Executive Order 9240 also applied these principles to Federal contracts; stated that employees were not required to work seven consecutive days in the prosecution of the war; that the order should not conflict with statutes governing employment of Federal employees; and that questions thereon should be referred to the Secretary of Labor regarding interpretation and application.

In Executive Order 9248 the Secretary of Labor was given authority to grant exceptions to Order 9240, and in Labor Department Determination of June 7, 1943 the Secretary of Labor excepted employees engaged in the processing of fish in Washington, Oregon, California, and Alaska from coverage by the Order. The new determination by the Secretary of Labor extends the exception to the entire U. S., its Territories, and Possessions.

USE OF TERM "SURF" OR "SKIMMER CLAM" CONSIDERED

Correspondence between the Fish and Wildlife Service and the Food and Drug Administration discussing the proper trade designation of the surf clam is reproduced as follows:

(Letter from the Fish and Wildlife Service) Industry and Service representatives in the Middle Atlantic area have requested that we ascertain the attitude of your Administration with respect to the use of the designation "surf clam" for Mactra solidissima, because the market for this variety is developing rapidly.

In our opinion "surf clam" is an appropriate designation because it is a commonly used name for the species and is descriptive, the clam usually being taken on sandy bottoms in shallow water. other common name is "skimmer. The Service has used "surf clam or skimmer" in its statistical reports for years to designate this variety.

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Will you please inform me if we are correct in assuming that you would not object to the use of this term in describing the contents of shipments of Mactra solidissima which would come under your jurisdiction,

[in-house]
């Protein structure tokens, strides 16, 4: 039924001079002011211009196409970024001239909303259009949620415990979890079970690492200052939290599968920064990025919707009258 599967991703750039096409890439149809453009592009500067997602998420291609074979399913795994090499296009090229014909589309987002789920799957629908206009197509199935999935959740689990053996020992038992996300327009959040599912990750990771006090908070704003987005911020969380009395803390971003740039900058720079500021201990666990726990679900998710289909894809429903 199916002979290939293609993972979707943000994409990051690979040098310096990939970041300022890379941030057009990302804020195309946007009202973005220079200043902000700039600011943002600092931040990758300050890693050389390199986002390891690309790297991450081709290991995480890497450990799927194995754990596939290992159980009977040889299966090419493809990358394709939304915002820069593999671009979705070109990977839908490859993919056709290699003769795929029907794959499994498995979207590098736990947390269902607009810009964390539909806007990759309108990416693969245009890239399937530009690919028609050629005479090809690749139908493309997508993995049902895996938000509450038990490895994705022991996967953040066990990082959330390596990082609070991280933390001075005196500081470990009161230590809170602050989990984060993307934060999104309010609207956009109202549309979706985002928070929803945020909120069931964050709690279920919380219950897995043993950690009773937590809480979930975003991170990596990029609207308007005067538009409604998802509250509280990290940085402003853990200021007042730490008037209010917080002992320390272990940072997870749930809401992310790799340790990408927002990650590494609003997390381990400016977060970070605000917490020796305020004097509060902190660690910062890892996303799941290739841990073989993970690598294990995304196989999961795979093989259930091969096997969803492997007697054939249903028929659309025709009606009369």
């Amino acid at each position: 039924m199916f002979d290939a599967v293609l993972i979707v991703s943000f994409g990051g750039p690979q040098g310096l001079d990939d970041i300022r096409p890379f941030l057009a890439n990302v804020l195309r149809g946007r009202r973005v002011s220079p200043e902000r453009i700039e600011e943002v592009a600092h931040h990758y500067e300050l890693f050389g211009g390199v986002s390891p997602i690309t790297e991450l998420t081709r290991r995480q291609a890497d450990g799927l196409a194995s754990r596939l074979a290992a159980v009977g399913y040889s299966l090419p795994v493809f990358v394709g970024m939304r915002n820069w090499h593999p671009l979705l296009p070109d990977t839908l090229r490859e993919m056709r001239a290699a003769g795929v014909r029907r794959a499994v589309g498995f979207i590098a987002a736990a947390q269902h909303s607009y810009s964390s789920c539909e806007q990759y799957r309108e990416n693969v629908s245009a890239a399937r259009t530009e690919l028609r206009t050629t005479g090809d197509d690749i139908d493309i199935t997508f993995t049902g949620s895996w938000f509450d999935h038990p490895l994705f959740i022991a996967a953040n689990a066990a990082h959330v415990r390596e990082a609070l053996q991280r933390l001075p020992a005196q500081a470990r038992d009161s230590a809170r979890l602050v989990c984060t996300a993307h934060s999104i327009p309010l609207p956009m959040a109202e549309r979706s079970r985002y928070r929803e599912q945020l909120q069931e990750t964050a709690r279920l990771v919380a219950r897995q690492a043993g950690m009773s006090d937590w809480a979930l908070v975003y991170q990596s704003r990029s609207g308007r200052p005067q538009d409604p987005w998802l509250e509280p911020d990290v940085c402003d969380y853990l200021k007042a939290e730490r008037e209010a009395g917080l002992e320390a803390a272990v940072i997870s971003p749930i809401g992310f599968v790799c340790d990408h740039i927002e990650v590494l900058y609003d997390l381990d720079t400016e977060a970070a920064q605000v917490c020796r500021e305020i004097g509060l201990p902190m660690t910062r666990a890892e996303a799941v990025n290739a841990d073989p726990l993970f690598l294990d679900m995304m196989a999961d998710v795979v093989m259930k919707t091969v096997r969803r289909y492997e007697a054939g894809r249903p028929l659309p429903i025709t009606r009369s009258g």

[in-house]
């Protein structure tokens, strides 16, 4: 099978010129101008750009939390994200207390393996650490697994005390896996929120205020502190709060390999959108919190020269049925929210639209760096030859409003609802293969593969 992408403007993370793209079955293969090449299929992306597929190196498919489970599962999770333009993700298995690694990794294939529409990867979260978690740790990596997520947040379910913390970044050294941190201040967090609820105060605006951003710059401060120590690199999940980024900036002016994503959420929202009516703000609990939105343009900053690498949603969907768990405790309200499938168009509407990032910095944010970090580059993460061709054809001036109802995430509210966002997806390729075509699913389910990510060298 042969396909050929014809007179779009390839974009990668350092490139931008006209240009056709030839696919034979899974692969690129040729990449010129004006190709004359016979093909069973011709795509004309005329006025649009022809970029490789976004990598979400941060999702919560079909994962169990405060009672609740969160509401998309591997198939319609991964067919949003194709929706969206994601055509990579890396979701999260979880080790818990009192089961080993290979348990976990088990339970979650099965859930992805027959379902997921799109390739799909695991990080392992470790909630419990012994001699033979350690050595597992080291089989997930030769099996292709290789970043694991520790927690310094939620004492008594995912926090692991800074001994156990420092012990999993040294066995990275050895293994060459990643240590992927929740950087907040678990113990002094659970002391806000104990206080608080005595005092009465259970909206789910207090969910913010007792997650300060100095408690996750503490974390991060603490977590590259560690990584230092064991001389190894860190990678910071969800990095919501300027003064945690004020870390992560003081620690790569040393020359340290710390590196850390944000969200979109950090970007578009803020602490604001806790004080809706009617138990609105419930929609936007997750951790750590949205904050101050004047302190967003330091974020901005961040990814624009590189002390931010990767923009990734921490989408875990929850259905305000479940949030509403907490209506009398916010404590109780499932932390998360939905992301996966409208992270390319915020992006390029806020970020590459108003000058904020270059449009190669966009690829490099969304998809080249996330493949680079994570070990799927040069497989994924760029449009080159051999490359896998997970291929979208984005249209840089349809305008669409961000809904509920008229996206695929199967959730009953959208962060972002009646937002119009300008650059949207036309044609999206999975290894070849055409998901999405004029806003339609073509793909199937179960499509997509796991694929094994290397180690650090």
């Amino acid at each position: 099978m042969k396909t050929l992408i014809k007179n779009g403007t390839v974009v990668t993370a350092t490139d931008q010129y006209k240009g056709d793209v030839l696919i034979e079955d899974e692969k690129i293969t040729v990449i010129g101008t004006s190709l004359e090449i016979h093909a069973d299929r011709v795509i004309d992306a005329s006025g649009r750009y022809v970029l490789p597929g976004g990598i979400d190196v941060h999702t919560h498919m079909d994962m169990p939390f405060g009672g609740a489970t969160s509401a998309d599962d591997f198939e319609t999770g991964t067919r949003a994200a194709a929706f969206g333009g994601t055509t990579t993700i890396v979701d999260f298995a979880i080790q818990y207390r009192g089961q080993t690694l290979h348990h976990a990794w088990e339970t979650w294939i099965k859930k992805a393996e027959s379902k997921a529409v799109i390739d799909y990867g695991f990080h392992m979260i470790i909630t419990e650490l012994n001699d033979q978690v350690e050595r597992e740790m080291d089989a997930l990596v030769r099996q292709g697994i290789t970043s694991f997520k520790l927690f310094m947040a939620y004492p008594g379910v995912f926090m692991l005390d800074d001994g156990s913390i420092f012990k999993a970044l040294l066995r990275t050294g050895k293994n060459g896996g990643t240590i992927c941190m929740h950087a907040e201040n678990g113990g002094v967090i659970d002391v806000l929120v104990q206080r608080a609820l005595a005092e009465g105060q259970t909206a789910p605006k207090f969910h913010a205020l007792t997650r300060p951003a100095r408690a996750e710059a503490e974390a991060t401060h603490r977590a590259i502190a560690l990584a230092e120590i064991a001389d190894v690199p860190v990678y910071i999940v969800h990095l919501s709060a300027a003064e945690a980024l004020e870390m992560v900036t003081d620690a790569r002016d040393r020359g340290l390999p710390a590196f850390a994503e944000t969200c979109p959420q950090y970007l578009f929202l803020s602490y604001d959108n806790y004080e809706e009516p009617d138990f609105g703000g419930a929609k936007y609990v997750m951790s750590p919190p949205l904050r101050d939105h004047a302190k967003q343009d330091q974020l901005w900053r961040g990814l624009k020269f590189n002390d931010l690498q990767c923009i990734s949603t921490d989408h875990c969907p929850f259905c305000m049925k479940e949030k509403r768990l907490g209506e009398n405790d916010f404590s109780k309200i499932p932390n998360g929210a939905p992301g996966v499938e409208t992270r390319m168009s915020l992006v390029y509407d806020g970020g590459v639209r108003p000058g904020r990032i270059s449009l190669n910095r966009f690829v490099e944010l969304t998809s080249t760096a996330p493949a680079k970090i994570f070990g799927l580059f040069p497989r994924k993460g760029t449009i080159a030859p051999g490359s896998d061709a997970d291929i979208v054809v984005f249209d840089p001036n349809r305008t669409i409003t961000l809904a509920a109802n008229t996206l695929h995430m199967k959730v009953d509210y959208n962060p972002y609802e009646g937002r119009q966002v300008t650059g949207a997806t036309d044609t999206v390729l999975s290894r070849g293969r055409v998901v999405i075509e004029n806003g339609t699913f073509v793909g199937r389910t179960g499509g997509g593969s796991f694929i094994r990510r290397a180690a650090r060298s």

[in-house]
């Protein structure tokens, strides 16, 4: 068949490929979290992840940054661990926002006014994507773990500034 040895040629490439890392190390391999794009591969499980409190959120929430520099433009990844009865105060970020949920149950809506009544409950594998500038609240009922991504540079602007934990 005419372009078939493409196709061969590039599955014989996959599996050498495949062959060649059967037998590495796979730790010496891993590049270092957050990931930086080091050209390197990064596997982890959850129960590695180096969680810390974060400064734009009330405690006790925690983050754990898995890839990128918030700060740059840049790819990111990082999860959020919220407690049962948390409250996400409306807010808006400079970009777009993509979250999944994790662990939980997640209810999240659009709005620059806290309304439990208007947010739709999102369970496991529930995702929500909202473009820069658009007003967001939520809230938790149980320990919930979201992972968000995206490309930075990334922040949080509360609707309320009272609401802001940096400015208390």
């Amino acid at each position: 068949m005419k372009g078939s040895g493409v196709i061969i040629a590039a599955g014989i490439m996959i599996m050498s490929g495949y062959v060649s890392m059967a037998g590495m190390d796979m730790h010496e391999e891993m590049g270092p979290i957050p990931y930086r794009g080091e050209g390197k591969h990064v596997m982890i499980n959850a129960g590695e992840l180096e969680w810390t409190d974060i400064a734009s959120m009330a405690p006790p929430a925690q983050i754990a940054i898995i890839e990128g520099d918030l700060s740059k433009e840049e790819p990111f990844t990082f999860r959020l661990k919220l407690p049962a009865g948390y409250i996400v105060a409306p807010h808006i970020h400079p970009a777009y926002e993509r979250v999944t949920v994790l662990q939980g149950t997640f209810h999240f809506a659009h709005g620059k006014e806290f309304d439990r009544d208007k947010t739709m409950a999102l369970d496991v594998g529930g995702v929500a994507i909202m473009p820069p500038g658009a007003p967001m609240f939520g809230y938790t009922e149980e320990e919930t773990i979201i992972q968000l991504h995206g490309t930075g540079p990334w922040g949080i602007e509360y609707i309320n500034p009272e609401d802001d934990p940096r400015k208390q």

(Reply from the Food and Drug Administration)

In reply to your letter of March 10 relative to an appropriate name for the clam known biologically as Mactra solidissima, we have no objection to the designation "surf clam" which you suggest would be descriptive and which has had sufficient usage to be accepted as the common name.

Apparently the term "skimmer" also has rights as the common or usual name and we should not be disposed to object to the labeling of this product as "skimmer clam." However, we agree that the name "surf clan" is preferable since the meaning of the term "skimmer" in this connection seems to us qui te obscure.

NEW FISHERY LEAFLETS

In March and April, the Fish and Wildlife Service released the following Fishery Leaflets. Copies can be obtained from the Service at the Merchandise Mart, Chicago 54, Illinois, free of charge.

Member

50 51 52 53 54 55 56

Title
Preparation of Fresh Eastern Oysters for Market.
Brine-salted Mullet has Unrealized Possibilities.
Planting and Marketing Oysters in the Pacific Northwest.
Sauces for Seafoods,
Scaler Boosts Fish Production,
Breathing in Fishes.
Fish Distribution Boat.
Some of the More Important Publications on Diseases and Parasites of fish,

58

OUTLOOK FOR THE ALASKA HERRING FISHERY IN 1944

To help make optimum use of the herring resources of Alaska, the Fish and Wildlife Service has issued a 17-page report entitled "Outlook for the Alaska Herring Fishery in 1944." This publication, Special Scientific Report No. 25, written by E. H. Dahlgren and L. N. Kolloen, of the Division of Fishery Biology, is available from the fish and Wildlife Service, Merchandise Mart, Chicago 54, Ill.

Indications of changing abundance gained from a study of the resources form the basis for predictions of the level of abundance. Predictions of 1943 stocks, compared with actual observations in 1943, as well as estimates of probable abundance in 1944, are made in this publication for the Kodiak, Prince William Sound, and southeastern Alaska areas.

Sectional Marketing Reviews

FISHERIES OF WASHINGTON AND OREGON

Although the halibut season opened April 16, all vessels of the halibut fleet remained in port throughout the month, the Service's Market News office in Seattle reports. New ceiling prices for fresh halibut were established by the OPA on April 6 and fishermen were protesting by delaying their fishing.

Receipts at Seattle were reduced in the first week of April from the preceding week because of a reduction in the Puget Sound herring catch and smaller arrivals of Columbia River smelt. In the following two weeks, receipts decreased markedly as coastal storms held fishermen in port, while in the fourth week, ending April 29, deliveries again assumed large proportions. Some 850,000 pounds arrived in the latter period, composed mainly of fish caught by otter trawls and salmon caught by trolling. Shark receipts were low as shark fishing was seasonally inactive. Considerable overhauling of vessels was accomplished.